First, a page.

Basic child support payments are meant to cover common expenses such as food, clothing, transportation and the other necessities of raising children. Because this is determined by the province’s Child Support Table, this is often called “the table amount”. Depending on your family’s situation, there may be an additional amount due for special or extraordinary expenses, which we’ll discuss later in this article.

What Factors Affect the Calculation of Child Support?

The online child support calculator provides you with a starting point, but it doesn’t determine what your final payment amount will be. That will be determined by either negotiation or Family Court. There are many factors taken into account, which your lawyer can help you figure out. These factors can include:

  • Special expenses: These are costs over and above the standard expenses included in child support payments, such as child care fees, extracurricular activities, and health insurance premiums.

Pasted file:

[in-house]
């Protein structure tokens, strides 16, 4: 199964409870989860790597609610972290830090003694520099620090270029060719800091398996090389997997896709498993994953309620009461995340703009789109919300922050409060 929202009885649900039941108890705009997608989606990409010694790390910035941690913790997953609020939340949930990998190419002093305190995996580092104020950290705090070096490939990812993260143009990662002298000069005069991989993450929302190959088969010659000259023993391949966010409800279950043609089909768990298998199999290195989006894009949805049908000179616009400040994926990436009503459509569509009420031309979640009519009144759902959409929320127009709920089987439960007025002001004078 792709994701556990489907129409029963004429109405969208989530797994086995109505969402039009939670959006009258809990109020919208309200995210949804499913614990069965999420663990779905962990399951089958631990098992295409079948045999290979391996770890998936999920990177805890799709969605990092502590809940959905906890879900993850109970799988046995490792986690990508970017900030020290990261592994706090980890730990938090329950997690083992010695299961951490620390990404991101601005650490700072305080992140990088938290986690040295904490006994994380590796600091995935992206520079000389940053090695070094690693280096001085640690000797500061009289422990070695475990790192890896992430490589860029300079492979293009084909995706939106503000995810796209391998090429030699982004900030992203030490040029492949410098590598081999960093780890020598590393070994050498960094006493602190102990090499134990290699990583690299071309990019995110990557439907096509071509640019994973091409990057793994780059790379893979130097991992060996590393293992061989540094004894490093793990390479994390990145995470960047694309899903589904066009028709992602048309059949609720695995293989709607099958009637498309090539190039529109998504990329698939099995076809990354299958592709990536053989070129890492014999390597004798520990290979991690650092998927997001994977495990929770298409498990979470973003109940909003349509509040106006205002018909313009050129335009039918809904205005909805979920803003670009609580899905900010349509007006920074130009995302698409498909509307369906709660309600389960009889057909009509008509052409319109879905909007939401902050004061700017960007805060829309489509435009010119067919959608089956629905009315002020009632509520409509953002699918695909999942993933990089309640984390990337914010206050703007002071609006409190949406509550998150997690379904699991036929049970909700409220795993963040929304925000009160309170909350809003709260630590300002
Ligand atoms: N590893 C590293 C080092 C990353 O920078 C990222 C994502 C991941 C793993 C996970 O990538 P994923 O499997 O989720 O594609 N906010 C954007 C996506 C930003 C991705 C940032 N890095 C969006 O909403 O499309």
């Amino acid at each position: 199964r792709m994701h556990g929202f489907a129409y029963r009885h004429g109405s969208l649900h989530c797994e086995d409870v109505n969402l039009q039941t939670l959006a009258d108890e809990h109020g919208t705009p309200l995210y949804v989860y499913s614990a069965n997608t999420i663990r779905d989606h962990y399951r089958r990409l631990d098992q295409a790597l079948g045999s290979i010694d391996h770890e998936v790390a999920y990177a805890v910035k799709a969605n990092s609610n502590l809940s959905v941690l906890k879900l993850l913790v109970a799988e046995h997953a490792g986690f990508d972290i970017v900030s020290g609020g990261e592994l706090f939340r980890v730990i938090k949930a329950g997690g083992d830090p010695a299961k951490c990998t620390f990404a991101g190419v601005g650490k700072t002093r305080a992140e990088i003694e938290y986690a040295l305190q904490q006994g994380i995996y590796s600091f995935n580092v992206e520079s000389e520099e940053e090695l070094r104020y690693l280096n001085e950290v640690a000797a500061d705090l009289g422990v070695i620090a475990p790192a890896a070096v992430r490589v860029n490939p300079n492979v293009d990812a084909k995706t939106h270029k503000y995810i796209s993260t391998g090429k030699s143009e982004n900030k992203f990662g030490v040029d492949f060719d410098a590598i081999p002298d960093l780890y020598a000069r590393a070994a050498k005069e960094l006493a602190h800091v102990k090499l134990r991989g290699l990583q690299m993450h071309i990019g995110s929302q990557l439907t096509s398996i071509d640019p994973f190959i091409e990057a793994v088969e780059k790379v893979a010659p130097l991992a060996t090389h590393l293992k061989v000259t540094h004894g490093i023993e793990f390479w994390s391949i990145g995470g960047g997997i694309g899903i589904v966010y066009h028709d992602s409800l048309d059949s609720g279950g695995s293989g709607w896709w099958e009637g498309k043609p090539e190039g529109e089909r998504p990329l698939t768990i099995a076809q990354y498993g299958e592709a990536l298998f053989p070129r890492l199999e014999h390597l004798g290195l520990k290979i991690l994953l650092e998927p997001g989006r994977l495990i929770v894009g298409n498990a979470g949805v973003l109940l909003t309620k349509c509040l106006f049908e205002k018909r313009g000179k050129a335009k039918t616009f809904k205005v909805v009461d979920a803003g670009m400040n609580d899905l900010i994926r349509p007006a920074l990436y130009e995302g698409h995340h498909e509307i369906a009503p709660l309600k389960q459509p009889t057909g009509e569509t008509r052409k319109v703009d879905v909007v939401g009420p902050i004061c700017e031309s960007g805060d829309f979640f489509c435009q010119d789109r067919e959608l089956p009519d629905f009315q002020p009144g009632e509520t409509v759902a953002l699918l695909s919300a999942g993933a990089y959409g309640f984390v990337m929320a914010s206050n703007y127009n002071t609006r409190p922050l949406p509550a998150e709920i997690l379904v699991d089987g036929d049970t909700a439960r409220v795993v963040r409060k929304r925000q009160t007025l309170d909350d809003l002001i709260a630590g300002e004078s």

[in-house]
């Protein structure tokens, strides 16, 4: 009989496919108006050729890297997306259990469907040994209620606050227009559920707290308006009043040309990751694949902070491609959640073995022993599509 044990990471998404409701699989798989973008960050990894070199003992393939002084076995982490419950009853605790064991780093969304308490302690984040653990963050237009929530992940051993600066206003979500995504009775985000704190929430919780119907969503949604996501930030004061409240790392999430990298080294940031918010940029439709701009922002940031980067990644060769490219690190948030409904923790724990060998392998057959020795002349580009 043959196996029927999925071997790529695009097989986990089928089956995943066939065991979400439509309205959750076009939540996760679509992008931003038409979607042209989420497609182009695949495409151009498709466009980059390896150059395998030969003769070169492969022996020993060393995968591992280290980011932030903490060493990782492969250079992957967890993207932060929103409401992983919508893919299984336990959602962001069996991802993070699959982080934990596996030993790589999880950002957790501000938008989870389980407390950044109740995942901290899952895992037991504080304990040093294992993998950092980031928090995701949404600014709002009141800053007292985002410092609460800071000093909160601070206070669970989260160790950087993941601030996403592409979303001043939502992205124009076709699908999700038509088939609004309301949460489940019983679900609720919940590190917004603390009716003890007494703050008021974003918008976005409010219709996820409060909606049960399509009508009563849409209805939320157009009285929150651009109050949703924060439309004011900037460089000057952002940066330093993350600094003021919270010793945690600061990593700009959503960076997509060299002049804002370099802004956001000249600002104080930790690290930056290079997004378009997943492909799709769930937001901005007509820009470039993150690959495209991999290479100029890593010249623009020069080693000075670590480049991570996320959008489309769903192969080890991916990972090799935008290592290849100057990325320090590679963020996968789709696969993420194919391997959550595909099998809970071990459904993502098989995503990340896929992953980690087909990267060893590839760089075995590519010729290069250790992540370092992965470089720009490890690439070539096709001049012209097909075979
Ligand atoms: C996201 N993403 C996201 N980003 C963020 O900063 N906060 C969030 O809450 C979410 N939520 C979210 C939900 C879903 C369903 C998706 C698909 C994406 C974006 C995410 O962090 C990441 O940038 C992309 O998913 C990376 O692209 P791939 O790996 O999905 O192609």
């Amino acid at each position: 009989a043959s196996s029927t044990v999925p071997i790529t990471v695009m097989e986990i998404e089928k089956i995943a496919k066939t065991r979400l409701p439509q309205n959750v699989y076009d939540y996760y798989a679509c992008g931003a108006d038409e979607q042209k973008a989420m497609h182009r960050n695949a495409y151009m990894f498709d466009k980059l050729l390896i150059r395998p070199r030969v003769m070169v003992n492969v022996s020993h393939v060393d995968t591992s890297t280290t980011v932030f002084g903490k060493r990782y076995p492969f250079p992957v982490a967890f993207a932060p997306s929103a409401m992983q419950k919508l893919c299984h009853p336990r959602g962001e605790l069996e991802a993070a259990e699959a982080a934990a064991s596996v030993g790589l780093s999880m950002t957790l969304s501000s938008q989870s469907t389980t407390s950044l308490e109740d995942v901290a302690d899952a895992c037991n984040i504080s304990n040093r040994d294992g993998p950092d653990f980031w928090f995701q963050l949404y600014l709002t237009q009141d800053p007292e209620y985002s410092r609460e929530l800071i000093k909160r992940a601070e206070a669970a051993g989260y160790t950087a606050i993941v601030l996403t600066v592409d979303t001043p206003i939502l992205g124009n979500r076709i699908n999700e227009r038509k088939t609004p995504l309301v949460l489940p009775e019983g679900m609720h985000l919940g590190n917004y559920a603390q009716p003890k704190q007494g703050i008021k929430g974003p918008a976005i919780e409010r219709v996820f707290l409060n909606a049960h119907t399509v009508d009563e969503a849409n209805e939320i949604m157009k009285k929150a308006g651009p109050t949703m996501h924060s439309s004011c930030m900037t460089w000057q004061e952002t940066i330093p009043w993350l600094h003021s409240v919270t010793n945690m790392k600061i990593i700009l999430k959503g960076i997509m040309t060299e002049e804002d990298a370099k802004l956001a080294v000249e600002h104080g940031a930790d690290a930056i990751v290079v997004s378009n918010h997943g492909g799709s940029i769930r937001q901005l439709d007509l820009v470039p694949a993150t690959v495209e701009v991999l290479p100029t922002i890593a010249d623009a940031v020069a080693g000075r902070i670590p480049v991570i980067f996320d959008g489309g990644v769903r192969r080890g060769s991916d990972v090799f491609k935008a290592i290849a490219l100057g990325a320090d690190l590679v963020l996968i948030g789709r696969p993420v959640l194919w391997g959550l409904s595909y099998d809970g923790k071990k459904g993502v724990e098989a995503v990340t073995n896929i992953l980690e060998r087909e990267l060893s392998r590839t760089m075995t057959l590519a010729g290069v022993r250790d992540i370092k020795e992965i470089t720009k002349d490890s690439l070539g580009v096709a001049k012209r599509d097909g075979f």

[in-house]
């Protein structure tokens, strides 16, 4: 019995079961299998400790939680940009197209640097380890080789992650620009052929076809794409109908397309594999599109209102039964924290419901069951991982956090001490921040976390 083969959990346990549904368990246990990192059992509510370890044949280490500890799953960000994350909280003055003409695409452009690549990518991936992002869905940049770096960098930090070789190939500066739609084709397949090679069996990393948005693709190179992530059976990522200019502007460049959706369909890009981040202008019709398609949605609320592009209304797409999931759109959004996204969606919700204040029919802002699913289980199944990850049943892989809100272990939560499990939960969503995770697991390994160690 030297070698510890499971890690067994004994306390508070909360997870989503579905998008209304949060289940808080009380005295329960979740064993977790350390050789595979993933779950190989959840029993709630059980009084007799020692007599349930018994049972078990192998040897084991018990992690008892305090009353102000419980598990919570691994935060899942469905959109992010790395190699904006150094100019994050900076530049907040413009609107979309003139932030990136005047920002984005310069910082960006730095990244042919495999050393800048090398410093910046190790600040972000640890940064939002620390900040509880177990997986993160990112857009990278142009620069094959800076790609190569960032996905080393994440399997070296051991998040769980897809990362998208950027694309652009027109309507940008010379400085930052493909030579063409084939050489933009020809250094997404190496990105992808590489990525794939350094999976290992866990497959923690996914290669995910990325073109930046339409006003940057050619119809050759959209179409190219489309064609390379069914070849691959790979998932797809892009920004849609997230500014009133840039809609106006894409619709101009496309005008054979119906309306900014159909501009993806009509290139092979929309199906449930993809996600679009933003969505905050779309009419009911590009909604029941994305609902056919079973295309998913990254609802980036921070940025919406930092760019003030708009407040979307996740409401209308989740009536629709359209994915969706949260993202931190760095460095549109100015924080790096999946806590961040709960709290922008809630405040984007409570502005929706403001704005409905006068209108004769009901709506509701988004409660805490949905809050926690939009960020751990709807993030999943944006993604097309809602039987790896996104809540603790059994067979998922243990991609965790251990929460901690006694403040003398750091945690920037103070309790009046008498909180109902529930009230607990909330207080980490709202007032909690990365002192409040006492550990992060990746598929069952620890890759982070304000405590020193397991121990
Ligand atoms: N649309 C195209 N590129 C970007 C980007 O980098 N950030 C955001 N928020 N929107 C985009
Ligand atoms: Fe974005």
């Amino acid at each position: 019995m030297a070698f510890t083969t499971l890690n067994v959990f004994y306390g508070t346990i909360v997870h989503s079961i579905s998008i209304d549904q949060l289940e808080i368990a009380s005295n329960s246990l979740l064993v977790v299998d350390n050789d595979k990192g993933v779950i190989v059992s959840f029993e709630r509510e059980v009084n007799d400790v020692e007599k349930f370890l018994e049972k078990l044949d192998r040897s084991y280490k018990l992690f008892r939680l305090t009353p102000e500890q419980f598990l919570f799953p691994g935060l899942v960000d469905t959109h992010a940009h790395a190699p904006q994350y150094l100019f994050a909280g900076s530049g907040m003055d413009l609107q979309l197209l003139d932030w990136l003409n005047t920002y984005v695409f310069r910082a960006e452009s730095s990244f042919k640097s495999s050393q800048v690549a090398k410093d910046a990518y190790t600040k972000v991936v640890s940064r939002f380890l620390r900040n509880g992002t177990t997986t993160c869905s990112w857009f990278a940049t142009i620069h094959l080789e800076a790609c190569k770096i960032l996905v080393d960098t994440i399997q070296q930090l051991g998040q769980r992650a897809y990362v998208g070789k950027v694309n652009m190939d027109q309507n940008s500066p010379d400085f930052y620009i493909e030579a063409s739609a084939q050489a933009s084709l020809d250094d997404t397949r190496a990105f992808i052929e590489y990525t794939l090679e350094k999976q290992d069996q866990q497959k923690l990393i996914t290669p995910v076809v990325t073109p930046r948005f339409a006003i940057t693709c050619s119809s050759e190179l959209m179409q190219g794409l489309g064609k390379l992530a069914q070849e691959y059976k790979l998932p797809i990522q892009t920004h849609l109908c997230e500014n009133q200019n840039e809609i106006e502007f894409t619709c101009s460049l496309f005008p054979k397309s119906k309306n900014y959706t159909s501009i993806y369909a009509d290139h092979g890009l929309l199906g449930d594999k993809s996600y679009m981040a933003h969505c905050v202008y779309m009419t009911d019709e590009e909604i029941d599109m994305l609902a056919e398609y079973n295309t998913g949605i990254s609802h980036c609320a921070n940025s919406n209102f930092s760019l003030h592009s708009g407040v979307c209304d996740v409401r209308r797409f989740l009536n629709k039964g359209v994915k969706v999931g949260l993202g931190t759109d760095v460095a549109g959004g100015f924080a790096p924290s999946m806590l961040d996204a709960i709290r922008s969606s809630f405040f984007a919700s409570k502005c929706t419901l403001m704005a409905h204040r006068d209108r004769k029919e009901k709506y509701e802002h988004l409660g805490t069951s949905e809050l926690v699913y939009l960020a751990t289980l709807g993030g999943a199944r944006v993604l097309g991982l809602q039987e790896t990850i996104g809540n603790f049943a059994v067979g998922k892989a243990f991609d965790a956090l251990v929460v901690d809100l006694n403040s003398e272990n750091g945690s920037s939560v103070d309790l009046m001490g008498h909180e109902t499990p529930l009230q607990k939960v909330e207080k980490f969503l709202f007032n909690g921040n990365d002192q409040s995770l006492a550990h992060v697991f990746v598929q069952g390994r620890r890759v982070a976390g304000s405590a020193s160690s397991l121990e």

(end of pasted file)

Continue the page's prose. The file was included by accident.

• Undue hardship: If your debt level is high, you have other children to support, you have high costs to visit with your children or there are other extenuating circumstances, the payment amount may be adjusted accordingly.

It is worth noting that the Canadian child support guidelines were updated as of November 2017. For the period between 2011 and November 2017, there is a different child support calculator online.

How is Child Support Calculated?

First and foremost, child support is calculated based on your income and the number of children you are supporting. For example, based on the child support calculator cited above, a parent supporting two children with an annual salary of $75,000 would owe $1,105.00 per month.

However, as we said previously, this is just a starting point. This amount may be adjusted according to your custody agreement. If you and your spouse plan to share custody, both parents’ incomes are taken into account and this amount may be reduced based on what percentage of the time your children spend with each of you. Additionally, when extraordinary expenses come up such as extracurricular activities, educational expenses, or insurance premiums, you’ll be expected to cover a portion of those costs.